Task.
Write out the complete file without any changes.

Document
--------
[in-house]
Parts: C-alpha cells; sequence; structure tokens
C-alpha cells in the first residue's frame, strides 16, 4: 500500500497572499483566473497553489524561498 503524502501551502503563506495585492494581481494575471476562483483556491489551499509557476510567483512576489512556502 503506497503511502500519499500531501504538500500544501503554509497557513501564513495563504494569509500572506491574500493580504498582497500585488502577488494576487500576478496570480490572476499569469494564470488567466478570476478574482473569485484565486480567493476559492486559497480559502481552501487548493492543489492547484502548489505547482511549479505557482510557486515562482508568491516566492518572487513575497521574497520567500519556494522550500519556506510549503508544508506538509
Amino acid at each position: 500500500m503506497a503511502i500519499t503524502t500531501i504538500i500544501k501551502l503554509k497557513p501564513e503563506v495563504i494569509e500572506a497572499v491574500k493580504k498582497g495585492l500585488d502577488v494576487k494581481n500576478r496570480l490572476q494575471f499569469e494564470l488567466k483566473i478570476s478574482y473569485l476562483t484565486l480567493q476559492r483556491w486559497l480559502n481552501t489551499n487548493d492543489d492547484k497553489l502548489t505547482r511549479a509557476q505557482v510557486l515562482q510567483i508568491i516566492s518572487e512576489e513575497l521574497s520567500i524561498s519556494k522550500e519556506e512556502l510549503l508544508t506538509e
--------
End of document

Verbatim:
[in-house]
Parts: C-alpha cells; sequence; structure tokens
C-alpha cells in the first residue's frame, strides 16, 4: 500500500497572499483566473497553489524561498 503524502501551502503563506495585492494581481494575471476562483483556491489551499509557476510567483512576489512556502 503506497503511502500519499500531501504538500500544501503554509497557513501564513495563504494569509500572506491574500493580504498582497500585488502577488494576487500576478496570480490572476499569469494564470488567466478570476478574482473569485484565486480567493476559492486559497480559502481552501487548493492543489492547484502548489505547482511549479505557482510557486515562482508568491516566492518572487513575497521574497520567500519556494522550500519556506510549503508544508506538509
Amino acid at each position: 500500500m503506497a503511502i500519499t503524502t500531501i504538500i500544501k501551502l503554509k497557513p501564513e503563506v495563504i494569509e500572506a497572499v491574500k493580504k498582497g495585492l500585488d502577488v494576487k494581481n500576478r496570480l490572476q494575471f499569469e494564470l488567466k483566473i478570476s478574482y473569485l476562483t484565486l480567493q476559492r483556491w486559497l480559502n481552501t489551499n487548493d492543489d492547484k497553489l502548489t505547482r511549479a509557476q505557482v510557486l515562482q510567483i508568491i516566492s518572487e512576489e513575497l521574497s520567500i524561498s519556494k522550500e519556506e512556502l510549503l508544508t506538509e